RANCHO CORDOVA, Calif.—VSP Vision Care
recently completed its third annual “Open Talk about Open Enrollment” survey to gauge how employees feel about the upcoming open enrollment process, the period every year when employees sign up for their insurance benefits through their employer.
The bottom line, according to the VSP Vision Care announcement, is that most employees feel pretty good going into the next benefits sign-up period.
In one question, respondents were asked about a list of six activities they would choose “to never do again,” and open enrollment ranked fifth on the list, “with most preferring the yearly [open-enrollment] ritual to activities such as getting a root canal and running into an ex-spouse.”
The survey also asked respondents to rank (in order of preference) a list of annual to-dos, including open completing the open-enrollment process. “The majority said they’d much rather complete the process over budgeting for the holidays, spring cleaning and trying on swim suits, among eight options,” the VSP Vision Care announcement noted.
In addition, respondents also were asked about their preferences on what they would prioritize 30 minutes for during their day. The majority said they would prioritize spending that time completing open enrollment above all other options, including: getting an oil change, getting a manicure, and waiting in line at a coffee house, among other options.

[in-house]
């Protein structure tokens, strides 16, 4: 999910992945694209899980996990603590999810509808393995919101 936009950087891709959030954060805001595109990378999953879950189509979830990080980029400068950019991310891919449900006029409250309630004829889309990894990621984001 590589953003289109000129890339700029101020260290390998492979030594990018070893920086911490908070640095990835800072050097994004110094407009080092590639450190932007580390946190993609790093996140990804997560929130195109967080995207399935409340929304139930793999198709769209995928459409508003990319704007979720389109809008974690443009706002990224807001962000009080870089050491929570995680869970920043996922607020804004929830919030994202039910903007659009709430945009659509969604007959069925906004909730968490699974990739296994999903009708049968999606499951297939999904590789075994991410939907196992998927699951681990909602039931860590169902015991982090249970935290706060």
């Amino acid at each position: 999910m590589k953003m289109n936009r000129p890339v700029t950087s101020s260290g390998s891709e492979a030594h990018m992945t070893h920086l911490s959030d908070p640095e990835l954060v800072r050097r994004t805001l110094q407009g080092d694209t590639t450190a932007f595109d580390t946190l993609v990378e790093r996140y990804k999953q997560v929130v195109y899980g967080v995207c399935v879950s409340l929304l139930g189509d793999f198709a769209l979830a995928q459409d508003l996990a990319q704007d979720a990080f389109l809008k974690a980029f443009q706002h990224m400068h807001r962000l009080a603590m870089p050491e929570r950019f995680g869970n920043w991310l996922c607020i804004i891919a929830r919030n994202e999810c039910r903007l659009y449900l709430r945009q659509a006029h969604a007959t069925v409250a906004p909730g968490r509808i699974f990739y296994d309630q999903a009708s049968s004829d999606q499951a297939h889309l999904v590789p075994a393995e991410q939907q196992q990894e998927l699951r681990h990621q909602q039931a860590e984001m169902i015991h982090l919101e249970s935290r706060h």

Another finding of the survey is that a majority of respondents are not aware if their employer offers post-retirement vision insurance benefits. “Just 21 percent of respondents are aware that their employer offers post-retirement vision insurance benefits, but of those, 82 percent are likely to enroll,” the VSP Vision Care announcement noted. “On the contrary, if an employer does not offer post-retirement vision insurance benefits, nearly two-thirds either don’t plan, or don’t yet know if they will obtain these benefits elsewhere, through VSP or otherwise.”
Overall, the VSP Vision Care announcement noted, that the majority of employees who reported a feeling of “dread” or “annoyance” going into the open-enrollment period dropped from 36 percent in 2016 to 31 percent this year.
Additional results from the 2017 poll are online here
to see an infographic of the survey results.